Israel and the Palestinians
There is something rather idyllic about the border territories of Syria. In the west, a rolling landscape of apricot and orange orchards, divided by poplar-lined country roads, is overlooked by the hills and snow-capped mountains of the Bekaa in neighbouring Lebanon. To the east spreads the desert all the way to Iraq, and to the south, gently undulating farmland gives way to the Golan Heights where Syria, Jordan and Israel meet: from the top, a majestic vision unfolds, sweeping down towards Lake Galilee and the surrounding plain, beloved of the religious, of tourists and of its Israeli Arab occupants.
• Maan News/Reuters: Hamas denied Arab media reports it intends to declare the Gaza Strip independent from the West Bank.
• Mitt Romney’s upcoming visit to Israel brings out a sticky web of idiocy from The Independent’s Rupert Cornwall. The columnist thinks Romney’s Trapped by the Israel Lobby Spider. The picture Cornwall paints evokes Der Sturmer imagery:
And so to what many see as the spider at the centre of the web, the Lobby – in other words Aipac, the American Israel Public Affairs Committee. Of the many Jewish groups, Aipac is the most influential. No fewer than 13,000 delegates attended its 2012 annual conference in Washington, addressed by President Obama and every Republican presidential candidate, outbidding each other in declarations of fealty to Israel. Its influence on US Middle East policy is legendary; if America’s inbuilt bias towards Israel is the biggest obstacle to a Palestinian settlement, as many contend, then Aipac is probably the biggest reason why.
• Fuel shortages in Gaza ain’t Israel’s fault. Maan News reports that Hamas is irritated with Egyptian restrictions on fuel deliveries to Gaza.
Iranian Atomic Urgency
• I was impressed by the Washington Post’s weekend coverage of the Israel-Iran “shadow war” because of its straightforwardness. We’re talking about a news report and a staff-ed demanding Iran held to account for terror attacks (successful and foiled) in Bulgaria, Kenya, Cyprus, Georgia, Thailand and India.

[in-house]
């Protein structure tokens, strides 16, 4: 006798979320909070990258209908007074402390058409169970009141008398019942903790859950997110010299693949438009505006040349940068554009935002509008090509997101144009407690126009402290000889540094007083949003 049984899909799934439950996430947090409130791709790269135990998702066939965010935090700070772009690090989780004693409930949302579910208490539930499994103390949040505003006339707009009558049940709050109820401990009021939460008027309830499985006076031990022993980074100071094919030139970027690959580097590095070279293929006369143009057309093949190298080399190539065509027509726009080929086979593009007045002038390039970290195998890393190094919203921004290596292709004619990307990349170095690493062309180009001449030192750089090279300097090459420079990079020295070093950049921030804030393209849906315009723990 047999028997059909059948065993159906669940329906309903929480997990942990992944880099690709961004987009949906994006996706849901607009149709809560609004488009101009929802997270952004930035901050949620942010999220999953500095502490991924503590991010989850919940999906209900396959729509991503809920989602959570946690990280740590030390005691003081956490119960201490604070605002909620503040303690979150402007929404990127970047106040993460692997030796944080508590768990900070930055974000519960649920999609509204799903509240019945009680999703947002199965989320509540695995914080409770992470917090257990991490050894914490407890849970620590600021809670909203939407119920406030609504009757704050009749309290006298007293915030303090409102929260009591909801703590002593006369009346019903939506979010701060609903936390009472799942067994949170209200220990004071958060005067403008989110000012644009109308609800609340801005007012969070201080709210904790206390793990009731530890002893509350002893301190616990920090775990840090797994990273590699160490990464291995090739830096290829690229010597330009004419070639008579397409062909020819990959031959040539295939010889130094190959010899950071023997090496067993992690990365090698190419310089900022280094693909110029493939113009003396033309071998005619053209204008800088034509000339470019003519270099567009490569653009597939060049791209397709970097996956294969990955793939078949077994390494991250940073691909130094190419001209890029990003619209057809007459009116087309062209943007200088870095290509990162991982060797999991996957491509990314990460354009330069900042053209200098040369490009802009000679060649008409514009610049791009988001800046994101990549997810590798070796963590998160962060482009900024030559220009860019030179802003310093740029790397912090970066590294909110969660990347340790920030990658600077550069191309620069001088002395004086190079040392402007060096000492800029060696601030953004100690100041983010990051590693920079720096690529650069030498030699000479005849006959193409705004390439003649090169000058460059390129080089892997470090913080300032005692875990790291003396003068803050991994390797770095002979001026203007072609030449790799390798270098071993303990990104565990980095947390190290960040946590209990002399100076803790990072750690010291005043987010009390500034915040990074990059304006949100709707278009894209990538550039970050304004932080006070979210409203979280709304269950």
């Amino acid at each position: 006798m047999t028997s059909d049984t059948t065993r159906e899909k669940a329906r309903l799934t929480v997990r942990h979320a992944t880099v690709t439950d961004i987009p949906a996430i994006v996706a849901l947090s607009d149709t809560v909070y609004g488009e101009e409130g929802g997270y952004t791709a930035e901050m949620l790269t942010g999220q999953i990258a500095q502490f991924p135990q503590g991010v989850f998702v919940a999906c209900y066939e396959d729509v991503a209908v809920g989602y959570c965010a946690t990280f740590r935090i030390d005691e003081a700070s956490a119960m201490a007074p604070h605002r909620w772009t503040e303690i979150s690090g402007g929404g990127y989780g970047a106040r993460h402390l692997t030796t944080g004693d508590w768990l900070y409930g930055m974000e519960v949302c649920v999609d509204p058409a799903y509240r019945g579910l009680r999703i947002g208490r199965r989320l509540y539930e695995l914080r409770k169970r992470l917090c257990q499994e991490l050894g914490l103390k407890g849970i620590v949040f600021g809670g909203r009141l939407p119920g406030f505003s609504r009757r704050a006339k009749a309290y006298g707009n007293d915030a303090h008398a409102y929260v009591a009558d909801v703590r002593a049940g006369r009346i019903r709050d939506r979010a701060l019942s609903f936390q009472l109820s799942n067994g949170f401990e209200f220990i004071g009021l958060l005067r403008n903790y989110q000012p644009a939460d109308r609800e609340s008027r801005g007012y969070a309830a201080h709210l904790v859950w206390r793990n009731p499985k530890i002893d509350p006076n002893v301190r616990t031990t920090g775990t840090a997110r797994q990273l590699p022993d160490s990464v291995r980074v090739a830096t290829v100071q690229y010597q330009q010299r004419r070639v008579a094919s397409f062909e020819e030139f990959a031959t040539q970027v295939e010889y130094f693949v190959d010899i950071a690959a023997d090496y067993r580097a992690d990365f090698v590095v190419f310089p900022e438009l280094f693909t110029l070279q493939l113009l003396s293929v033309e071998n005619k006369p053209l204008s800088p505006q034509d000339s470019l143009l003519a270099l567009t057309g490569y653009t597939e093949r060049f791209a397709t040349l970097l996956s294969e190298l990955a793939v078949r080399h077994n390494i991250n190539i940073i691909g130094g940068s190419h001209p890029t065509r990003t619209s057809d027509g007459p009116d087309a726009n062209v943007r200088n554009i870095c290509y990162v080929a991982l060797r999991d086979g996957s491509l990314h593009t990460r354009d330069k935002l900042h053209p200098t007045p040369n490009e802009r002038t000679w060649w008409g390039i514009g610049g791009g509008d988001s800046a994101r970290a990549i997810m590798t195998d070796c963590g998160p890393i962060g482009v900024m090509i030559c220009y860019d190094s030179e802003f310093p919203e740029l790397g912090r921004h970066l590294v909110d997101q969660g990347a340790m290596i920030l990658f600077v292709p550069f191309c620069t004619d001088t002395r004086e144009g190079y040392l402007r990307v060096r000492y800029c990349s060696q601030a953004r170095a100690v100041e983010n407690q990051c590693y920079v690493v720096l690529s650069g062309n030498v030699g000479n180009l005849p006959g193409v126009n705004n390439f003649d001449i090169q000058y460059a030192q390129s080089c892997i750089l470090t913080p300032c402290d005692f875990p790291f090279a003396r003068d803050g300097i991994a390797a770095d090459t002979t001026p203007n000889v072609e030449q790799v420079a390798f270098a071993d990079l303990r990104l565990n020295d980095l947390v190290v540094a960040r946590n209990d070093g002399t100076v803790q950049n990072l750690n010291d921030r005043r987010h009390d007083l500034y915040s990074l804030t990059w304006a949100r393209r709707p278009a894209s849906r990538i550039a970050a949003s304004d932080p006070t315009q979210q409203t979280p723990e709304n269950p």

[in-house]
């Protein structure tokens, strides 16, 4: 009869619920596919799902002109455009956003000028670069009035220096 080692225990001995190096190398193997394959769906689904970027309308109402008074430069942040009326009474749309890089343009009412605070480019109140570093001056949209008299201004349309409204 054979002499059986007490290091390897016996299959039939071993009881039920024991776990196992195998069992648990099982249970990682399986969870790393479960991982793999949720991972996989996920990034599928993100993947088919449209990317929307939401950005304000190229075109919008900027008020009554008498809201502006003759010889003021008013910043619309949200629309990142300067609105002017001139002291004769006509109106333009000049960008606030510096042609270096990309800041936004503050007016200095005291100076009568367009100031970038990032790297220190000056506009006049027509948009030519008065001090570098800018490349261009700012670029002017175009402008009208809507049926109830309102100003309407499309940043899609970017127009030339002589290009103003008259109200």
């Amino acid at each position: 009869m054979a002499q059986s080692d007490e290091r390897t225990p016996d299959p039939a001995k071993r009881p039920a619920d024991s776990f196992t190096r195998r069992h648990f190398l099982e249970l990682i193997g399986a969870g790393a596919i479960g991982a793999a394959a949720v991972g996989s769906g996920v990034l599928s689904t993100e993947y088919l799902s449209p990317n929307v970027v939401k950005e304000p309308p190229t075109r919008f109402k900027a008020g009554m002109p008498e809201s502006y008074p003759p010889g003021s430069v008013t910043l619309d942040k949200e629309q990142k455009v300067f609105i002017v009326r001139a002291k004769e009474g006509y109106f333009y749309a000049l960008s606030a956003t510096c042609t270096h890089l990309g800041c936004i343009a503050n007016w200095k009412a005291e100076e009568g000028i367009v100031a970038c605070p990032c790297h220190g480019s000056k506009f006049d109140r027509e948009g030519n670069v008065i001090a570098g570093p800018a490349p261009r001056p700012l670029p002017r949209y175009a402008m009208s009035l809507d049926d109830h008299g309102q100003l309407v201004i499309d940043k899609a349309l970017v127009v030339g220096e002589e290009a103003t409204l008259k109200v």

If Iran suffers no consequences from its acts of terrorism, they will continue. Israel has said that it will retaliate in a manner of its choosing. But more “shadow war” should not be the only response. The Security Council should review the abundant evidence of involvement by the Revolutionary Guard and Hezbollah in this year’s attacks and punish both those groups as well as the Iranian government with sanctions.
Rounding it all out, ombudsman Patrick Pexton addressed various aspects of the Post’s coverage of the Bulgaria bombing.
• Israeli travelers in Ben Gurion Airport shared their thoughts and fears about Bulgaria and their own travel safety with CNN.
The wonder is that the U.S. and its allies continue to look for ways to reach a diplomatic understanding with the perpetrators of these unending attacks, rather than calling the regime what it is and working to overthrow it. Iran’s killing of innocents will continue until the world decides to stop it.
• The Red Cross is trying to organize the evacuation of some 100 Israeli Druze students from Damascus. Writes YNet:
Their return is being delayed because of difficulties in securing a student convoy from Damascus to the Quneitra border crossing.
• Media reports (like the Daily Telegraph) say Bashar Assad fled to Latakia.
• The Christian Science Monitor raises a wishful domino theory. Dare we ask?
• Assad’s intelligence chief, Hisham Bekhtyar, died of wounds from last week’s suicide bombing. Reuters coverage.
• Once again, Sinai terrorists blew up the Israel-Egypt pipeline.
Rest O’ the Roundup
• With Kadima’s exit from the super-sized coalition, a NY Times staff-ed frets about the state of democracy in Israel.
• AFP looks at Israeli plans to secure its offshore gas finds, “which will involve hundreds more troops and eventually span some 44,000 square kilometres (17,000 sq miles) — more than double the area of the whole of Israel.”
• The UN Special Tribunal investigating the assassination of Rafik Hariri set a trial date of March 25, 2013. The four defendants remain under Hezbollah protection. More at the Jerusalem Post.
• More and more of the Palestinians released for Gilad Shalit are returning to terror. Was the prisoner swap worth it? You betcha, says Micah Stein:
When it comes to protecting its citizens and their interests, Israel is becoming increasingly unconcerned with international opinion. With the Shalit trade, even domestic interests were sacrificed for the sake of a single Israeli life.
And can you blame them? As BDS gains traction, the UN remains a persistent foe, and Iran continues to be Iran, Israelis are feeling a palpable sense of isolation. Heck, the Olympic Committee won’t even spare a minute of silence for murdered Israeli athletes. When it appears that the world is out to get you, a drastic turn inward seems only reasonable. In this sense, the lopsided trade for Shalit—no matter the costs—is very much in line with the broader Israeli experience and sentiment at this moment.
(Image of Shalit via Flickr/Israel Defense Forces)
For more, see yesterday’s Israel Daily News Stream.
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